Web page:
Welcome to While You Were Sleeping, a roundup of the auto news from the recent past. We’ll be expanding and changing this report based on reader tastes. To begin with, it will feature just the hits that we didn’t cover with individual articles.
And The Second Most-Traded In Car Is A Segway: General Motors claims that the Toyota Prius is the most frequent trade-in for the Chevrolet Volt. Another statistic: Volt owners average 63 percent of their time in EV mode. Which means that they’re only annoyed by the Volt’s less-than-stellar gas mileage in normal mode 37 percent of the time, I suppose. Volt owners have saved more than 25 million gallons of gasoline, enough to run the Gulfstream V private aircraft of our betters an amazing 2800 days. That is enough to cover Al Gore’s jet itinerary at least five times! The figures were based on a looking at 300 Volts in California.
The First Guy To Try It Was The Emperor Nero: So-called “neutrality agreements” leave the door wide open for unions to organize an employer without opposition using whatever methods they feel are required. But do they equate to an actual taxable or illegal subsidy for those unions? Navistar’s decision not to oppose a third attempt to organize their 650 workers at a Tulsa schoolbus plant might fall afoul of judicial oversight based on recent court decisions elsewhere. But why would a company beat the union twice, as Navistar did, then roll over? Sources point to a relationship between the new Navistar CEO and the UAW. They “negotiated contracts together” at GM. Was he paid off? Threatened? Or has he learned that a union can be a remarkably pliable partner in the modern capitalist era?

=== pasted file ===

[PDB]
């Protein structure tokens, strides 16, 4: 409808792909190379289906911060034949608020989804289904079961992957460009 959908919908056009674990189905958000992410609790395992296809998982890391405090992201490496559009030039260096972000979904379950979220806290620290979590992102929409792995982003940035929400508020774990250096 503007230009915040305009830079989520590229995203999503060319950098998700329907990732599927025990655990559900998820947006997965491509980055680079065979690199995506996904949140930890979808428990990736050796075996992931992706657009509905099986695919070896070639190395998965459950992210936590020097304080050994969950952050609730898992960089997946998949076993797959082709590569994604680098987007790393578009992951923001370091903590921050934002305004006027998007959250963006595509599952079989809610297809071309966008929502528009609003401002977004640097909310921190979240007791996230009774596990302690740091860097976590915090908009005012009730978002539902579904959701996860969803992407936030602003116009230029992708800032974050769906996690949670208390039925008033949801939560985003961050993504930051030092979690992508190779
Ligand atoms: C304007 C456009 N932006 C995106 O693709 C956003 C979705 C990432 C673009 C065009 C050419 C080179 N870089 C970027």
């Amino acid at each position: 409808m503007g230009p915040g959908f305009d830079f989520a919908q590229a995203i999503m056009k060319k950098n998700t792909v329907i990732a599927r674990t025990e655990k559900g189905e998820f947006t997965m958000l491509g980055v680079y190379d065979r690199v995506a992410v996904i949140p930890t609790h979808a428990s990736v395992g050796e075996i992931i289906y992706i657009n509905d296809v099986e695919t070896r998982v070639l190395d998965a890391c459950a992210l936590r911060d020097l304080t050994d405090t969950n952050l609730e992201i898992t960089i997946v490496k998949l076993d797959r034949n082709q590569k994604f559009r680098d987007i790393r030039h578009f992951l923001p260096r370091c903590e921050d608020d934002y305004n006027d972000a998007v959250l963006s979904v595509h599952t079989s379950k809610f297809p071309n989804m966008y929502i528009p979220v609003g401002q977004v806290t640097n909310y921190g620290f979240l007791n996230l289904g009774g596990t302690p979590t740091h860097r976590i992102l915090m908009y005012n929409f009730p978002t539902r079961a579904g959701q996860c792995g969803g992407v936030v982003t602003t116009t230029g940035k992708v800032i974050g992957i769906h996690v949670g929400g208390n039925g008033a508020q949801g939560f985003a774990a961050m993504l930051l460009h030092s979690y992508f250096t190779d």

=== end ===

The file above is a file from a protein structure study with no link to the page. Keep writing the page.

Because That’s All They Can Sell: There’s a new Aston Martin Lagonda afoot — even as our own reader doctorv8 has his William Towns original rotisserie-restored. Sources told CAR that the production run could be fewer than 100 units. Styling is said to be angular, as was the styling of the Eighties Lagonda. Power would come from the disgraceful Rapide. The emirs will no doubt buy a few, but the rest of the world is likely to yawn.
Maybe It’s Because They Can’t Agree On How To Pronounce It: Aluminum construction is sweeping the industry, from the original Audi Space Frame A8 to the new F-150. But the Koreans haven’t chosen it for their upscale hardware despite doing test builds of an aluminum-panel K900. The new Genesis actually dials back the use of Al in its construction, gaining 390 pounds in the process. Cost is the key, experts say — and with lower volumes for their upscale vehicles compared to the Germans, there’s less of a chance to amortize expensive production techniques or absorb the massive price premium commanded by aluminum over good old steel.
This Means The End Of Those Videos Where The Cops Are Chasing Criminals And All Of Them Are Driving What Appears To Be A VW Fox: Brazil and Argentina are opening their borders to tariff-free imports from Europe and elsewhere, a process that could take fifteen years or more, together with a lifting of quotas for Mexican imports to those countries. “This will consolidate the current process of technological updating of this region’s products” opines Just Auto. In other words: VW has used its ability to manipulate the governments of South American countries for decades now, and they’ve used it to reap massive profits while saddling customers with ancient hardware. But there is an end to every story.
Alright, ya’ll, that’s While You Were Sleeping for Monday, June 23, 2014!